An Iraqi insurgency against the United States could be
supported by a range of Middle East neighbors.
A new report envisioned that Iraq's neighbors could provide the
financial support for a range of insurgency groups meant to ensure foreign
interests and undermine U.S. efforts to introduce democracy in Iraq. The
study said the foreign support could result in a confrontation between
Iraq's Shi'ite majority and Sunni Muslim minority.
The report did not elaborate. But U.S. officials have accused Iran of
seeking to dominate the Shi'ite majority while expressing concern that Saudi
Arabia has been funneling money to support Sunni clerics. Turkey is believed
to have been providing weapons and aid to Turkmens in northern Iraq, Middle East Newsline reported.
Is Group-think Rational?
Those who believe that an unplanned, random "Big Bang" explosion of unknown matter caused the formation of the numberless bodies of the cosmos should be able to answer the following questions: Read on . . .
The Washington Institute for Near East Policy did not rule out that
Middle East allies of the United States would contribute to Iraqi insurgency
groups after the fall of President Saddam Hussein. The institute said in the
report that all of Iraq's neighbors want to ensure influence in a
"Iraq's neighbors could decide to provide support to resistance groups,"
the report said. "Iran has a history of such activity, and Turkey, Syria,
and Saudi Arabia could choose to become involved as well."
Authored by retired U.S. government intelligence analyst Jeffrey White,
the report listed several sources of resistance to the U.S. military
presence in Iraq. They include former government officials, tribal elements,
and ethnic and religious groups.
"Moreover, the enormous amounts of cash in Iraq Ñ some of which has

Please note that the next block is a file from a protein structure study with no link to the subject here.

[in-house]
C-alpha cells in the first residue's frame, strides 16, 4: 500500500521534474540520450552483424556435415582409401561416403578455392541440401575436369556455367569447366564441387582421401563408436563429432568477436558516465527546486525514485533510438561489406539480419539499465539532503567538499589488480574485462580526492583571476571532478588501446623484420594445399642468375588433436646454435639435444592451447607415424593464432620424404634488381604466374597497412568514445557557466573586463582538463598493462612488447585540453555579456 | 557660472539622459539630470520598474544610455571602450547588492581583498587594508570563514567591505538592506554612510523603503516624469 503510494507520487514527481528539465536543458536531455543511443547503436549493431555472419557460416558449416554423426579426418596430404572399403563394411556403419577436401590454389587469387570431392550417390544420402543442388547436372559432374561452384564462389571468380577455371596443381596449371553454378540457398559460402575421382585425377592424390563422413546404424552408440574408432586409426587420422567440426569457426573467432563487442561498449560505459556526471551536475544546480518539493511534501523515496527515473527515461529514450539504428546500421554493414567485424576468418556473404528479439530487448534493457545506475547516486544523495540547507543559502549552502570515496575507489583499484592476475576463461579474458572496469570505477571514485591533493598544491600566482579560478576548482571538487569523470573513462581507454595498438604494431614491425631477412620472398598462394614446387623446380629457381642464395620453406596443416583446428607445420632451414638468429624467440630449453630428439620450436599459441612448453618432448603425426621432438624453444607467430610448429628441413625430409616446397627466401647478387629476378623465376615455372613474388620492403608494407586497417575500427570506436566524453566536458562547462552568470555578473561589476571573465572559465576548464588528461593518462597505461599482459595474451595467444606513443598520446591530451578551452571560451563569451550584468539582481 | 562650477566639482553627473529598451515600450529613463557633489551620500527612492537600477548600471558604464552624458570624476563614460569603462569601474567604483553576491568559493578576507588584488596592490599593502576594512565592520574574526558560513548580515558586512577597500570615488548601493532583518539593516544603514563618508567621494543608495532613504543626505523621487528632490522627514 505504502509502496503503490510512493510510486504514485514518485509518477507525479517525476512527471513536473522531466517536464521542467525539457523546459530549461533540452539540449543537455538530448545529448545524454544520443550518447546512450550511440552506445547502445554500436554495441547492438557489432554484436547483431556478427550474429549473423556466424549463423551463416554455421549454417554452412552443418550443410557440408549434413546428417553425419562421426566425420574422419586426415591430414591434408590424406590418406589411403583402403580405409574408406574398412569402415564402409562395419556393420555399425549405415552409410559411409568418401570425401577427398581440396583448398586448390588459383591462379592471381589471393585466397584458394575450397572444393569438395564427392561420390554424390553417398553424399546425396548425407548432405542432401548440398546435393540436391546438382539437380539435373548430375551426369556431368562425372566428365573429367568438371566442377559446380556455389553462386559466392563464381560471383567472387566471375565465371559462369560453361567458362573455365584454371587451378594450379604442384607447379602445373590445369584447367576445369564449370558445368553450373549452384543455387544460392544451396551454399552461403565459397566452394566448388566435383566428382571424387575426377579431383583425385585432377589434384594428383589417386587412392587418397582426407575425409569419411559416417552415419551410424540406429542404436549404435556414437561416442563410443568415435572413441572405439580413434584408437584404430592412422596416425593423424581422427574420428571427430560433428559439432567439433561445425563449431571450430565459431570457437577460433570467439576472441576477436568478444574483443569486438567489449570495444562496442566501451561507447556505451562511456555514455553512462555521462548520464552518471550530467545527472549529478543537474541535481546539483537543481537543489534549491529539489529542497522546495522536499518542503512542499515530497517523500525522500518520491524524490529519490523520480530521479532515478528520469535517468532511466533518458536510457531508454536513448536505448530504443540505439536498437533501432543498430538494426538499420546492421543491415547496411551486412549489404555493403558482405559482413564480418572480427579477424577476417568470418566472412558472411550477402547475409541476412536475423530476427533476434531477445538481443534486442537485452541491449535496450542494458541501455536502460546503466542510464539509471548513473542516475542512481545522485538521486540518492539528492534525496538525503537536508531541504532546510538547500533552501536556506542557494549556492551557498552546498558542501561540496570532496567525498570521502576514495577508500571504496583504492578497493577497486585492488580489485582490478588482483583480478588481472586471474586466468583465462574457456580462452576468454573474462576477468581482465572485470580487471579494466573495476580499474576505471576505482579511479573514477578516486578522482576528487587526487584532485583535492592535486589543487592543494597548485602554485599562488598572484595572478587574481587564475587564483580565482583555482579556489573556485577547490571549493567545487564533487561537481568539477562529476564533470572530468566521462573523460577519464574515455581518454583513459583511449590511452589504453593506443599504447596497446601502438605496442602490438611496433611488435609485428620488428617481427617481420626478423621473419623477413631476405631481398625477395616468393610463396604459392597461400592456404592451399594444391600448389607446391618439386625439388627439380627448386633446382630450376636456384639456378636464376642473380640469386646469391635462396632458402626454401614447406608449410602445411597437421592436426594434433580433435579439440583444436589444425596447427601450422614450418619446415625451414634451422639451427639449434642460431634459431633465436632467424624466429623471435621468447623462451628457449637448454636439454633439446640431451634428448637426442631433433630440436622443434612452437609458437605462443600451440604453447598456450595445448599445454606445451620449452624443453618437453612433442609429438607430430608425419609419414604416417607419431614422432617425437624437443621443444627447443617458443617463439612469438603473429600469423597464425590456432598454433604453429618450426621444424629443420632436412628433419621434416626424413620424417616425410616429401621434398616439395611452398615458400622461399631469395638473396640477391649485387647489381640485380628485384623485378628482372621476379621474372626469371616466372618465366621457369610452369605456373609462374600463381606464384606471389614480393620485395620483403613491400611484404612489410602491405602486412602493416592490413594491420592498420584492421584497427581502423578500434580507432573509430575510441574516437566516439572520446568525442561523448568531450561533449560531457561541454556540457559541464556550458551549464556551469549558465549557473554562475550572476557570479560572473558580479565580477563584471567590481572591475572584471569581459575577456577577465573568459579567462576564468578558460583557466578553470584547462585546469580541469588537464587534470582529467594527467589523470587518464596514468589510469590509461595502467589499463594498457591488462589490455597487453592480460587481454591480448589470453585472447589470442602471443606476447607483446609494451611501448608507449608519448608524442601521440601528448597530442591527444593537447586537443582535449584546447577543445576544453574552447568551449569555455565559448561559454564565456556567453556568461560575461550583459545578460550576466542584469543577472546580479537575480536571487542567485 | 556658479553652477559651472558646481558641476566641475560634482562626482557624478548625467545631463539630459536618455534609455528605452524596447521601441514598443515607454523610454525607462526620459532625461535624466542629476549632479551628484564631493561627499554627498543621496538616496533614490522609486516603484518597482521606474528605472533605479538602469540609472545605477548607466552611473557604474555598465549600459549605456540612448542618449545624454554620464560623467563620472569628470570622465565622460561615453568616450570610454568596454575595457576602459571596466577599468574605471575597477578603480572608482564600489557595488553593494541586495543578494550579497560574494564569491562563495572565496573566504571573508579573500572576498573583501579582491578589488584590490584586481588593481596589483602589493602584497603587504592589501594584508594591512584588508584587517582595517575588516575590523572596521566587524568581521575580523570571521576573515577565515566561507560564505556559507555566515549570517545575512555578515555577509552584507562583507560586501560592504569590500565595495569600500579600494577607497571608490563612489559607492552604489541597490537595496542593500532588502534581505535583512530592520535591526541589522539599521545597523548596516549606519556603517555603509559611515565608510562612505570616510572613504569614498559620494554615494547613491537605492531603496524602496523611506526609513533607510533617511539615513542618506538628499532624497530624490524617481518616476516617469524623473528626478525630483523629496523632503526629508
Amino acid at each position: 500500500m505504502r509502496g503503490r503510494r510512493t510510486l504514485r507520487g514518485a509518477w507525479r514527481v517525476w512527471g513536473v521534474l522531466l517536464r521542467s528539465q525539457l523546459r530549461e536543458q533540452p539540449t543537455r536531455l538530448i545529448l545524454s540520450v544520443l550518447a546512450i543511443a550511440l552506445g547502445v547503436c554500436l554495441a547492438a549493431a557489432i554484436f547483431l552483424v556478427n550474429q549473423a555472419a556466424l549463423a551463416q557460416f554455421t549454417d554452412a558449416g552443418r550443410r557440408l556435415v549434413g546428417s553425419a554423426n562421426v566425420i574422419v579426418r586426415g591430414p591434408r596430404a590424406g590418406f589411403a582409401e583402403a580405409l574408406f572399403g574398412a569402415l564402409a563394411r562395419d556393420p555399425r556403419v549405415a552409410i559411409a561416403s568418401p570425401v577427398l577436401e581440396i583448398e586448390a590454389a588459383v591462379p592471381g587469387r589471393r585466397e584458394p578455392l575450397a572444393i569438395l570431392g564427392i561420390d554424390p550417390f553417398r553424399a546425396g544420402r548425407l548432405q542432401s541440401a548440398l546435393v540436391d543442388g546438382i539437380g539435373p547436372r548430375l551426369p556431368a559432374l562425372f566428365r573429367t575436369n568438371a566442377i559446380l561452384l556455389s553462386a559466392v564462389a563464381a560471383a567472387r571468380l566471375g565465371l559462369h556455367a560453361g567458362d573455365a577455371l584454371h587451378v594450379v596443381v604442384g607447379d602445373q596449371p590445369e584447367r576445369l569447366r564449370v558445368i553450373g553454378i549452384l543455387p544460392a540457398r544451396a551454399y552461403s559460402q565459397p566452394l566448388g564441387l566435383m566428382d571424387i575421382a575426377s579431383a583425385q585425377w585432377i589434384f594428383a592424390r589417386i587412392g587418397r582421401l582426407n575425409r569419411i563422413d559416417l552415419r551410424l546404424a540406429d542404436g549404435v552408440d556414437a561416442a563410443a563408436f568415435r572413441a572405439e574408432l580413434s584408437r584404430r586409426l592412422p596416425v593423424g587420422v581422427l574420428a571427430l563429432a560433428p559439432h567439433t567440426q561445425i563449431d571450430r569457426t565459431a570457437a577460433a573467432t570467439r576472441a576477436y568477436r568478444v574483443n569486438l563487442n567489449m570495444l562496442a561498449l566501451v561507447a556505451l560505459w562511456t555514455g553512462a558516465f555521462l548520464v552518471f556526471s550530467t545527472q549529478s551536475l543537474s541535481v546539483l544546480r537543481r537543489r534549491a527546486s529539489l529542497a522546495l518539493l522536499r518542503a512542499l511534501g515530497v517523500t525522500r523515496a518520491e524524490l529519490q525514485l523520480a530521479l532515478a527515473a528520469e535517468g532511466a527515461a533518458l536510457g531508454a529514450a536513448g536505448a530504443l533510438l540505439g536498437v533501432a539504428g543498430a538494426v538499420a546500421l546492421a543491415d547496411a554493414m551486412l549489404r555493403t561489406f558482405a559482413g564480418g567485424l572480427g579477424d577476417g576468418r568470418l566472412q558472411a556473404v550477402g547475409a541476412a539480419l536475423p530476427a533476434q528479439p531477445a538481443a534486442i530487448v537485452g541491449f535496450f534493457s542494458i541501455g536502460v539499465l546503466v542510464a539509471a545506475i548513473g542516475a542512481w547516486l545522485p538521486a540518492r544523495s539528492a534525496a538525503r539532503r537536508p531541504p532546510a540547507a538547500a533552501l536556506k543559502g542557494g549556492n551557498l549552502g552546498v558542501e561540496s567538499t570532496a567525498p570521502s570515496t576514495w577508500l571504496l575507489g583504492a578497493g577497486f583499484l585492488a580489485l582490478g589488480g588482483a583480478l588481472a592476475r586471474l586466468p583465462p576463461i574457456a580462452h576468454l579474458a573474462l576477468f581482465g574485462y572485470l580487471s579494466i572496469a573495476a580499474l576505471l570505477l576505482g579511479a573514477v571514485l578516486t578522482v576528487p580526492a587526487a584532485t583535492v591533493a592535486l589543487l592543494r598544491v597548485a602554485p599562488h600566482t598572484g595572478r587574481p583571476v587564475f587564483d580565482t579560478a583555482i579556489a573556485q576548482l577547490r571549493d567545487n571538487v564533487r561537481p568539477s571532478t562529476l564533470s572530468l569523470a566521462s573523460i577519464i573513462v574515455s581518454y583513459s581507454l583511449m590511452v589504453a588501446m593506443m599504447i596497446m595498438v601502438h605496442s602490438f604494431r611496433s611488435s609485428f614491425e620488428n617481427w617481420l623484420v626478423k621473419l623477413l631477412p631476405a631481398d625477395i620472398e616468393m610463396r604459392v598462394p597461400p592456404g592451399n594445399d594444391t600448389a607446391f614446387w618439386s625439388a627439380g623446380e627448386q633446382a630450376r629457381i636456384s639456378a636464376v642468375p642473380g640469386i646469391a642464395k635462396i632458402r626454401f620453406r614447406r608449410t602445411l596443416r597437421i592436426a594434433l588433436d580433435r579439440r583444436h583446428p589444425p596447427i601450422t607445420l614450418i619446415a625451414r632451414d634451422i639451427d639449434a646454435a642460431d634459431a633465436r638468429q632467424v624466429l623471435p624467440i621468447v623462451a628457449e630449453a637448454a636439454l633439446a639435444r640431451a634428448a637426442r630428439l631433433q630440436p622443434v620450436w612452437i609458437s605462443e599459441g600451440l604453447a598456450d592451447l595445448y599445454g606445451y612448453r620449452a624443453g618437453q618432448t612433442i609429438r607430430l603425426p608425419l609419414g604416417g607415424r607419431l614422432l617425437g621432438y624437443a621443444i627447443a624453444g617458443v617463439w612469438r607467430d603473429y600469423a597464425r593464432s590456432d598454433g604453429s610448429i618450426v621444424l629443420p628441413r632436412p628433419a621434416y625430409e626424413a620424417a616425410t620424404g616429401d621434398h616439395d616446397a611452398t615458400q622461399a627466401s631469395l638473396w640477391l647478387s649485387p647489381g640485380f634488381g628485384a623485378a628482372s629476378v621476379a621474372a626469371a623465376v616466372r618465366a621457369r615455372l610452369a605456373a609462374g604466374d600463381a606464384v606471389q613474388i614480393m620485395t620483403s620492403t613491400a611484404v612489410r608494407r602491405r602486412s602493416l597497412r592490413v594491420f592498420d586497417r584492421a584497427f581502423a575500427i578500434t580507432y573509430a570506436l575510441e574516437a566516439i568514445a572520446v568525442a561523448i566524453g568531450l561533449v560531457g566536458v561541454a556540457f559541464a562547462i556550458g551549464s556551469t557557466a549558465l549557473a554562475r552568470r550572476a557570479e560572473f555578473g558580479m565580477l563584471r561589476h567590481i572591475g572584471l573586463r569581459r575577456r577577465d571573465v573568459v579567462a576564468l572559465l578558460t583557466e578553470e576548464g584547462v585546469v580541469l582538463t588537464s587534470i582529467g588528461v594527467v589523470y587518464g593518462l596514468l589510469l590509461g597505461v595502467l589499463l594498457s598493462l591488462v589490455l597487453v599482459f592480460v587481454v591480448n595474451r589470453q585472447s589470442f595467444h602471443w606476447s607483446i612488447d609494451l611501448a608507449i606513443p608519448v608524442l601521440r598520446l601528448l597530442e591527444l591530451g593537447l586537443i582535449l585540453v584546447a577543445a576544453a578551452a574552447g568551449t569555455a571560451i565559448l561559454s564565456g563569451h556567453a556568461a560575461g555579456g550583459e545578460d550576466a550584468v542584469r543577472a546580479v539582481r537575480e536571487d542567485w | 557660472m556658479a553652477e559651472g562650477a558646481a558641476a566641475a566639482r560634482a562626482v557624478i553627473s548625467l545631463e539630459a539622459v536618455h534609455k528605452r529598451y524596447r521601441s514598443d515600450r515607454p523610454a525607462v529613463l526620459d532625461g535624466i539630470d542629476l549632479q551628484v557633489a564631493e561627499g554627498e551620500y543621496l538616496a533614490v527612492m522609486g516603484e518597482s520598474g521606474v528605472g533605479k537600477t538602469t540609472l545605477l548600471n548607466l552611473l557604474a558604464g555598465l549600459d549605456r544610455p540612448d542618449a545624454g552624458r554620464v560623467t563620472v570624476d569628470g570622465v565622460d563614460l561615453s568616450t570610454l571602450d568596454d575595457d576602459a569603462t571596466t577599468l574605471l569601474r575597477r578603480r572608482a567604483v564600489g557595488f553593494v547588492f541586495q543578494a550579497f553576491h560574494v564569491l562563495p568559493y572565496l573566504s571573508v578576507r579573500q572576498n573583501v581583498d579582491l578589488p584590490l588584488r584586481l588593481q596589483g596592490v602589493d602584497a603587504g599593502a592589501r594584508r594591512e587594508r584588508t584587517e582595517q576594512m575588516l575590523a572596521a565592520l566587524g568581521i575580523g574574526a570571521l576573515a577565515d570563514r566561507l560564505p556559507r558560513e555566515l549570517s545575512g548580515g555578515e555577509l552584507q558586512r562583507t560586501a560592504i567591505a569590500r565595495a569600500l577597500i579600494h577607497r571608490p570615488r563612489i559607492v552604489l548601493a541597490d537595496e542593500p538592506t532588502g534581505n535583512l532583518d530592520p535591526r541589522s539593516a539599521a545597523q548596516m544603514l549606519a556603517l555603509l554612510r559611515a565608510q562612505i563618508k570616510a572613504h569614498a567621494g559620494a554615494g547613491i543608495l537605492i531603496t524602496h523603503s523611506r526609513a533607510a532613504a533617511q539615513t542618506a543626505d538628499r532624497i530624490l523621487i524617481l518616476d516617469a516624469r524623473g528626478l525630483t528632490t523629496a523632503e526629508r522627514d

disappeared during looting Ñ suggest that financing resistance might not be
a problem," the report said. "The country is also awash in small arms, light
crew-served weapons and explosives, the ideal instruments of armed
The report said resistance appears to have been organized in such major
cities as Baghdad, Karbala, Mosul and Tikrit. Most of the leadership of the
Ba'ath Party disappeared and could be fomenting unrest that will lead
to attacks on U.S. forces.
The greatest danger to U.S. forces in Iraq, the report said, is the
prospect of Shi'ite-Sunni insurgency. The report envisioned local and
regional resistance, but said the prospect of a nationally-organized
insurgency appears remote in the short-term.
"The largely Shi'i south, with its extension into Baghdad, is the most
probable candidate for organized regional resistance," the report said.
"National resistance Ñ that is, resistance by one or mores groups operating
across the country and with similar objectives Ñ seems less likely than
regional resistance. Only the prolonged presence of coalition forces or
extended political instability are liable to create an environment in which
national resistance could become a real problem. Nevertheless, the potential
for Sunni-Shi'i cooperation needs to be monitored."
The report recommended a U.S. effort to repair Iraq's damaged
infrastructure, establish the basis for stable self-governance, and plan for
the withdrawal of coalition forces. The United States, however, must first
ensure "effective policing and intelligence services to identify and root
out dangerous opposition groups: in other words, a political police force."
"This will be a delicate task in a country that has been terrorized by
its police and security services for over thirty years, so the coalition
must be prepared to take over these responsibilities for some time." the
report said. "In addition, the Iraqi authorities must develop the capability
to intervene with whatever force is required to disrupt or eliminate armed
resistance. Again, and for largely the same reasons, this responsibility
will initially fall on coalition forces."